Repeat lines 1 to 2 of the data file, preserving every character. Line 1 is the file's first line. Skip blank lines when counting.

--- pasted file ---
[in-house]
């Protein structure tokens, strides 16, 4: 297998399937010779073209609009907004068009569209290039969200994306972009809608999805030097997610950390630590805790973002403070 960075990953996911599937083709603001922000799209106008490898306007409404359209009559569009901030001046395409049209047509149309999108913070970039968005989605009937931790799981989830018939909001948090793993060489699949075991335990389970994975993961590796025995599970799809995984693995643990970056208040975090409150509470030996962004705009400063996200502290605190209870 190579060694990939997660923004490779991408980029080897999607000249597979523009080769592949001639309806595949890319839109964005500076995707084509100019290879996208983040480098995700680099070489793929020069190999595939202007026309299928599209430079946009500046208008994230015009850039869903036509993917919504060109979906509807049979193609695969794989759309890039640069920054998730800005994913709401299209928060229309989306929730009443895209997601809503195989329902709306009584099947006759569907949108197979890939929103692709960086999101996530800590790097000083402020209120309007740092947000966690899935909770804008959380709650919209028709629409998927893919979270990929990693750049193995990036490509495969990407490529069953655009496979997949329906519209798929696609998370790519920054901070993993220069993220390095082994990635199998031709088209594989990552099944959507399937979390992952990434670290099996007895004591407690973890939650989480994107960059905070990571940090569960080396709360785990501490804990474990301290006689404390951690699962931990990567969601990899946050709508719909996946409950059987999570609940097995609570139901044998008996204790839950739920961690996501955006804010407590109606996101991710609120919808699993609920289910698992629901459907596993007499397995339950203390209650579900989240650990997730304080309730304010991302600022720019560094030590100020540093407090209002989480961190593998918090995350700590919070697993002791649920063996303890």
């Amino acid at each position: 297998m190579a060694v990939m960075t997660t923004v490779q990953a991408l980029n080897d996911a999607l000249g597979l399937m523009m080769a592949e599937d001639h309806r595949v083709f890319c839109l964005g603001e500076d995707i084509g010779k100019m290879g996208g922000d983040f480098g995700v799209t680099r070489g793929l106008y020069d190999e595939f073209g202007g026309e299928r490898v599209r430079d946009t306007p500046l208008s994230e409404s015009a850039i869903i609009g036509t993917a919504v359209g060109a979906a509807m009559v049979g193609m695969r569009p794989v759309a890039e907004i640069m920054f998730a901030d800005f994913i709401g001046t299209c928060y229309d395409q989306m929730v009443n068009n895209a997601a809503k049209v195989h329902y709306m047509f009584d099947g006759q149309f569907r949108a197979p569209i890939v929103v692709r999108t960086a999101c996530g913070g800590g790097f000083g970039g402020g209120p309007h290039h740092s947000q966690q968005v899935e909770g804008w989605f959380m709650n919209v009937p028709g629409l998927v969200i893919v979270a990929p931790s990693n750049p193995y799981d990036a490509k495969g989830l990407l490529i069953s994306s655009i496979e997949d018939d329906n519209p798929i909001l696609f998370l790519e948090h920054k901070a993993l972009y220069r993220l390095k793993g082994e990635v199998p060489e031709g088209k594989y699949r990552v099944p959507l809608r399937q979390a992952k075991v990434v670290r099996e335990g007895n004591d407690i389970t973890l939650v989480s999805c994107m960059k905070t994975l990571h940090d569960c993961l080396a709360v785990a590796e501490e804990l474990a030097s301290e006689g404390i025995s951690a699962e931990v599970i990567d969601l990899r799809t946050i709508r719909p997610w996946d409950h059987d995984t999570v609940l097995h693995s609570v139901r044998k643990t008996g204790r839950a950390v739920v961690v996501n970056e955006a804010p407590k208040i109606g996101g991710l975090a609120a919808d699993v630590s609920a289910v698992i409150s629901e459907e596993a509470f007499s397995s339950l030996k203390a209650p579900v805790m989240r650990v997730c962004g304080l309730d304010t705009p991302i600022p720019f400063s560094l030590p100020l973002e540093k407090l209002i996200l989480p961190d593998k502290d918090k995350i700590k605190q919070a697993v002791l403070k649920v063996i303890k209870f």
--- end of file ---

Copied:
[in-house]
């Protein structure tokens, strides 16, 4: 297998399937010779073209609009907004068009569209290039969200994306972009809608999805030097997610950390630590805790973002403070 960075990953996911599937083709603001922000799209106008490898306007409404359209009559569009901030001046395409049209047509149309999108913070970039968005989605009937931790799981989830018939909001948090793993060489699949075991335990389970994975993961590796025995599970799809995984693995643990970056208040975090409150509470030996962004705009400063996200502290605190209870 190579060694990939997660923004490779991408980029080897999607000249597979523009080769592949001639309806595949890319839109964005500076995707084509100019290879996208983040480098995700680099070489793929020069190999595939202007026309299928599209430079946009500046208008994230015009850039869903036509993917919504060109979906509807049979193609695969794989759309890039640069920054998730800005994913709401299209928060229309989306929730009443895209997601809503195989329902709306009584099947006759569907949108197979890939929103692709960086999101996530800590790097000083402020209120309007740092947000966690899935909770804008959380709650919209028709629409998927893919979270990929990693750049193995990036490509495969990407490529069953655009496979997949329906519209798929696609998370790519920054901070993993220069993220390095082994990635199998031709088209594989990552099944959507399937979390992952990434670290099996007895004591407690973890939650989480994107960059905070990571940090569960080396709360785990501490804990474990301290006689404390951690699962931990990567969601990899946050709508719909996946409950059987999570609940097995609570139901044998008996204790839950739920961690996501955006804010407590109606996101991710609120919808699993609920289910698992629901459907596993007499397995339950203390209650579900989240650990997730304080309730304010991302600022720019560094030590100020540093407090209002989480961190593998918090995350700590919070697993002791649920063996303890």